Health Care--Ability to Obtain Care
It is more difficult for women with disabilities than non-disabled women to obtain needed health services from both primary care physicians and specialists.
- Younger women with disabilities have more difficulty obtaining general medical care, dental care, prescription medicines, eye glasses, and mental health care than younger non-disabled women.
- Delaying care due to cost is a serious problem for women with disabilities, especially those in the 18-44 age range.
- A substantial proportion of primary care physician's offices are still not in compliance with ADA requirements.
- Nearly a third of women with physical disabilities reported being denied services at a doctor's offices solely because of their disability.
Women with disabilities are more likely than non-disabled women to receive their usual medical care from specialists.
- The average Medicare beneficiary with one or more chronic conditions sees eight different specialists.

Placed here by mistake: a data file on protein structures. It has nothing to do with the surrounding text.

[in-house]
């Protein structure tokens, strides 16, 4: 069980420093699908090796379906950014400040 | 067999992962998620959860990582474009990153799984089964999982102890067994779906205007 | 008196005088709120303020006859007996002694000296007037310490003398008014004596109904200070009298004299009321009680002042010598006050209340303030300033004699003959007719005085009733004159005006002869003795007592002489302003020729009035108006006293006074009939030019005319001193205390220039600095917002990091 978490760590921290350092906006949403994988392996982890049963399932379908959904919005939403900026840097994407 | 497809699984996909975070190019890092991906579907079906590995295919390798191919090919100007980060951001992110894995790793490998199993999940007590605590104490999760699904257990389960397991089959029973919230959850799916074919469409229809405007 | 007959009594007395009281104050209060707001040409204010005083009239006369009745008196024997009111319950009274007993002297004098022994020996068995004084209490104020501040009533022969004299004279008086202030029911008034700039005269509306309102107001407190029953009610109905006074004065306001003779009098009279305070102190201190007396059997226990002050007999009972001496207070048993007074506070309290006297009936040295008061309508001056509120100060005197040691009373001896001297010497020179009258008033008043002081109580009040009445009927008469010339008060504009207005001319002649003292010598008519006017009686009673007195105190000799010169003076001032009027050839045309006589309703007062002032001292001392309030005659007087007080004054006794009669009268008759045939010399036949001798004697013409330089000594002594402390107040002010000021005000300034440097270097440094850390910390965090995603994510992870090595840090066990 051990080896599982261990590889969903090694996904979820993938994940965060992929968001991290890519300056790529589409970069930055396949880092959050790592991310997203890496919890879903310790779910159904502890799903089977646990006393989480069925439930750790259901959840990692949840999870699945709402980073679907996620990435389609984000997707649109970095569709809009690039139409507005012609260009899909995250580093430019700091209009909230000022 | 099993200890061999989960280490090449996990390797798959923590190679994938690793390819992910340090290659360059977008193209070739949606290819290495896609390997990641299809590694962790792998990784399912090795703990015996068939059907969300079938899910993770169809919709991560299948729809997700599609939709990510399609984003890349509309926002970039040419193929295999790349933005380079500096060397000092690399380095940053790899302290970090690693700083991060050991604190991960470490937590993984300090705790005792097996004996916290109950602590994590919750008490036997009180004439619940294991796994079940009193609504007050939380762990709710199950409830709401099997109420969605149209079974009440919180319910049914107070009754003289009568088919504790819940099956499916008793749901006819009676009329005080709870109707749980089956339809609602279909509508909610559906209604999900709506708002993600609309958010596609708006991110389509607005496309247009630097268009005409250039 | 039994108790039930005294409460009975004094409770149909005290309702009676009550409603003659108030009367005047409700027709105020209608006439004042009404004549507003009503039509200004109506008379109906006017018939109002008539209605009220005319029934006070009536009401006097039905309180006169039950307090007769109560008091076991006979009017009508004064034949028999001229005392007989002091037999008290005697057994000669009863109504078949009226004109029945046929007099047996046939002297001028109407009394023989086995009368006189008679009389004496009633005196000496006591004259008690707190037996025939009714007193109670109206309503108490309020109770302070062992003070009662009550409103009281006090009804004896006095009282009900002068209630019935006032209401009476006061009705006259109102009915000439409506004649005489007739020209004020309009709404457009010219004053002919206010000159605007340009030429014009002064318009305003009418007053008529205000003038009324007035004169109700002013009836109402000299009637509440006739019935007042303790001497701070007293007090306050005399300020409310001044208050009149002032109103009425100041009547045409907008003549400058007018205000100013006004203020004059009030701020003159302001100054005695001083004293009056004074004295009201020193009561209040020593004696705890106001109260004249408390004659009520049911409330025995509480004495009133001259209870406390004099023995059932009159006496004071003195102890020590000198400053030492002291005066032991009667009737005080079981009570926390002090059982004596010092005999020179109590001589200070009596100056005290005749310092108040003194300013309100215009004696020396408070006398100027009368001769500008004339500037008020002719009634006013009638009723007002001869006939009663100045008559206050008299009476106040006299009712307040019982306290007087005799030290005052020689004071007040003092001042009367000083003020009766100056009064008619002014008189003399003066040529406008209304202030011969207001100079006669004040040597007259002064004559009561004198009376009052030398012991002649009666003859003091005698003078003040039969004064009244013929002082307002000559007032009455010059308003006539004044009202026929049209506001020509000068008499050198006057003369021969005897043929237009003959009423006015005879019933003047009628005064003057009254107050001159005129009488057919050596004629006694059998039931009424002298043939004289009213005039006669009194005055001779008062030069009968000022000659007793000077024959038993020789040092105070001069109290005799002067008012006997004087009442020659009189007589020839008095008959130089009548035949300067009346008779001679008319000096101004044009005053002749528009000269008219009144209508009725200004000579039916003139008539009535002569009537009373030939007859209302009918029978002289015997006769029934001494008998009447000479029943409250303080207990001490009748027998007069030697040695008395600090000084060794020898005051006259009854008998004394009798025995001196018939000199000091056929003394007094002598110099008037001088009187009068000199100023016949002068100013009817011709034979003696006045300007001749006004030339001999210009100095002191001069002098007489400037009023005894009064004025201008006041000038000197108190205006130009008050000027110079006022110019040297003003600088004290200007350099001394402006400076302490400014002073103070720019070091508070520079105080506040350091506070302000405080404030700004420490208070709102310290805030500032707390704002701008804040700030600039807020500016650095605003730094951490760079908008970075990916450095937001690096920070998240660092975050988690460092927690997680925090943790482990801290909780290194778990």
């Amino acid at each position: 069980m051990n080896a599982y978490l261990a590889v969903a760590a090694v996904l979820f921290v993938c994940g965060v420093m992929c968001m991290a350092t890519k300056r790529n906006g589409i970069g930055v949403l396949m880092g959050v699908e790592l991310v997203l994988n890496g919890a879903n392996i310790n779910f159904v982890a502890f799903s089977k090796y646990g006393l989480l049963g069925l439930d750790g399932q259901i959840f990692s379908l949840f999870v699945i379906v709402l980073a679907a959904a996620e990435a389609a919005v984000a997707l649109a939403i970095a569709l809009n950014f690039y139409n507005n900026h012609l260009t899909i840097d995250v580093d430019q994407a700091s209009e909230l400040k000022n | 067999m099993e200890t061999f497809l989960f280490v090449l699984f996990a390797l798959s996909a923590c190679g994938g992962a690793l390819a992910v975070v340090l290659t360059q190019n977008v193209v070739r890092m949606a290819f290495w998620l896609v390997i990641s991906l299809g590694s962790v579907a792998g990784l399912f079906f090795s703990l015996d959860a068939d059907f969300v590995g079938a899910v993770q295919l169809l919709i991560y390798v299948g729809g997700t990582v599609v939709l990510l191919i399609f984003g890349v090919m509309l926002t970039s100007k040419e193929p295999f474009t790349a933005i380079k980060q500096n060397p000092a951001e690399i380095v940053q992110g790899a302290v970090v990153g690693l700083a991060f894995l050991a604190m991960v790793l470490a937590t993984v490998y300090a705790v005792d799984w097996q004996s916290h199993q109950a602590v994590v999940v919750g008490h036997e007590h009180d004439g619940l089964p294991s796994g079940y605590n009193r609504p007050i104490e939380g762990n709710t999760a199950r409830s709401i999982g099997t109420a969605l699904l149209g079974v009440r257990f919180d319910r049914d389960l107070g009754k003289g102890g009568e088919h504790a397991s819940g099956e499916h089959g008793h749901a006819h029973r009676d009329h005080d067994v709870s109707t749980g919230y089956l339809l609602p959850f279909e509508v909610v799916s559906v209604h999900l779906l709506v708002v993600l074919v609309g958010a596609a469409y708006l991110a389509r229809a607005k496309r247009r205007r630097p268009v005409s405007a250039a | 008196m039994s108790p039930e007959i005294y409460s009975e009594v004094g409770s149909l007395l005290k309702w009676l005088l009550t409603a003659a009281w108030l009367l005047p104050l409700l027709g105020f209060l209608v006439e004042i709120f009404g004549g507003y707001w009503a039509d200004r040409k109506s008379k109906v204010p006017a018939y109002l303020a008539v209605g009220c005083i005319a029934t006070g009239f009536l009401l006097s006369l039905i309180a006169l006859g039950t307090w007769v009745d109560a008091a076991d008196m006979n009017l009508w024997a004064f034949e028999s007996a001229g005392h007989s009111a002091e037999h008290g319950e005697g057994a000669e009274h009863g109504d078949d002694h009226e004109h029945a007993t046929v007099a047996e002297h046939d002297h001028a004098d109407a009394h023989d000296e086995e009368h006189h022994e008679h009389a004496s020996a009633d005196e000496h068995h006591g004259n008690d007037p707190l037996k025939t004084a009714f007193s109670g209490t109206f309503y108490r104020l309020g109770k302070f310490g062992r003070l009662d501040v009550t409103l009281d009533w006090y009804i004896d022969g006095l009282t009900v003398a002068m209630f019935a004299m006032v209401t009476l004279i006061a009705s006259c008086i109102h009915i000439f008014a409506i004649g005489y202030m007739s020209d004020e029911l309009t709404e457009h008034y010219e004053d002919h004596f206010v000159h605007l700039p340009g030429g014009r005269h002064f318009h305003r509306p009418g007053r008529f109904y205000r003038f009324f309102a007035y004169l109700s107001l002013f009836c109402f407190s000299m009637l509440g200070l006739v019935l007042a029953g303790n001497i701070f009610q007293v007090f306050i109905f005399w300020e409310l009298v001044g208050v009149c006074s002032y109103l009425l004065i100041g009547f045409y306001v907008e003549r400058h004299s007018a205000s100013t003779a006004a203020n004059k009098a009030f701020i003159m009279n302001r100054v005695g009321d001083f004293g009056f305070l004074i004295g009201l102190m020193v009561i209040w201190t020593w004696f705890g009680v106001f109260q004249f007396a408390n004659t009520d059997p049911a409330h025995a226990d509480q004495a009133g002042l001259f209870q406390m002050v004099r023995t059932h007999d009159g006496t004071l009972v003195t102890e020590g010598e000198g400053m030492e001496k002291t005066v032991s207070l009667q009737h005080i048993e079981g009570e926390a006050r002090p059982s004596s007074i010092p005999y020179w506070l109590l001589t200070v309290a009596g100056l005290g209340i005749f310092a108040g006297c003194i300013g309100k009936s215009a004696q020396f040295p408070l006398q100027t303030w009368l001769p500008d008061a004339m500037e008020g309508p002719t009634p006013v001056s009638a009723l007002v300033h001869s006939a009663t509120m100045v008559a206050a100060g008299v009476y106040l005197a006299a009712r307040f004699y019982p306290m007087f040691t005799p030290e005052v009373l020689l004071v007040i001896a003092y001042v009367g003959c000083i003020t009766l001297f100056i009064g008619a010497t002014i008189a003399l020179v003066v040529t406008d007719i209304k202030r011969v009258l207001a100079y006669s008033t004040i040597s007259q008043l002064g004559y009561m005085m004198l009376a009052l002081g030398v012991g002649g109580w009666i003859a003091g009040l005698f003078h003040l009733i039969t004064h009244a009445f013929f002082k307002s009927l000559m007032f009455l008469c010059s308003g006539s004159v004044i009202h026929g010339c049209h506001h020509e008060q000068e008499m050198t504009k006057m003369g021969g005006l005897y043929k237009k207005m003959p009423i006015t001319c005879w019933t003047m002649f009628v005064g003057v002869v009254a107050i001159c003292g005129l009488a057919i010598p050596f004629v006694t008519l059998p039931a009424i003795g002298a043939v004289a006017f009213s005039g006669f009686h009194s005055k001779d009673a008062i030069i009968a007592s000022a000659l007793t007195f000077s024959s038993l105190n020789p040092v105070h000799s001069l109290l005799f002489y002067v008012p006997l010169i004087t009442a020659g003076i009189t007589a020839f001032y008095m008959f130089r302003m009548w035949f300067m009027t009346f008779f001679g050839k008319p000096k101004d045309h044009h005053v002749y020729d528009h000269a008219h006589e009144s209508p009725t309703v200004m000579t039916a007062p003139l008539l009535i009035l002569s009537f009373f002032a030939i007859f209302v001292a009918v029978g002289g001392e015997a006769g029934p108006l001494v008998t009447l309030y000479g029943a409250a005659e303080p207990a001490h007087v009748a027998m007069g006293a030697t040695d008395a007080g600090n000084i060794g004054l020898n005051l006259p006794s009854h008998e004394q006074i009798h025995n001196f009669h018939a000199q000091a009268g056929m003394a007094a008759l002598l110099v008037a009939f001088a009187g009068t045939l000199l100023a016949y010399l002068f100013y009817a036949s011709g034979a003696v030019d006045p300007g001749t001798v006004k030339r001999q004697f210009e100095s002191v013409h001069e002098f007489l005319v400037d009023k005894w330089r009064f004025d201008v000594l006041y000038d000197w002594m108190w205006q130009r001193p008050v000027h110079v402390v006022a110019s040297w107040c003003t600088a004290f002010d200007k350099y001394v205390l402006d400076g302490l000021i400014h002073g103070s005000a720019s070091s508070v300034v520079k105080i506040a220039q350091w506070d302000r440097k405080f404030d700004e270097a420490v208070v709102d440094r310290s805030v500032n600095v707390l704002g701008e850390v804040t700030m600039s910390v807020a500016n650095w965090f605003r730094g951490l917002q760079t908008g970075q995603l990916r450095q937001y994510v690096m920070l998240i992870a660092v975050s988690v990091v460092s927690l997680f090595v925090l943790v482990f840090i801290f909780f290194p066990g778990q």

- Due to inadequate coordination and communications among different specialists, millions of people with chronic conditions receive inconsistent diagnoses for the same condition and were told by a pharmacist that a new prescription would interact with another drug they were already taking.
- Medical information systems do not allow physicians to know how other physicians are treating a given patient.
Barriers to health care have a disproportionate negative effect on the health and longevity of women with disabilities compared to non-disabled women.
- A higher proportion of non-survivors with compared with survivors with lupus had reported difficulty in obtaining health care.
- Limitations and cutbacks in the availability of in-home attendant services have a disproportionate negative effect on women, particularly women with disabilities.
Health Care Table of Contents
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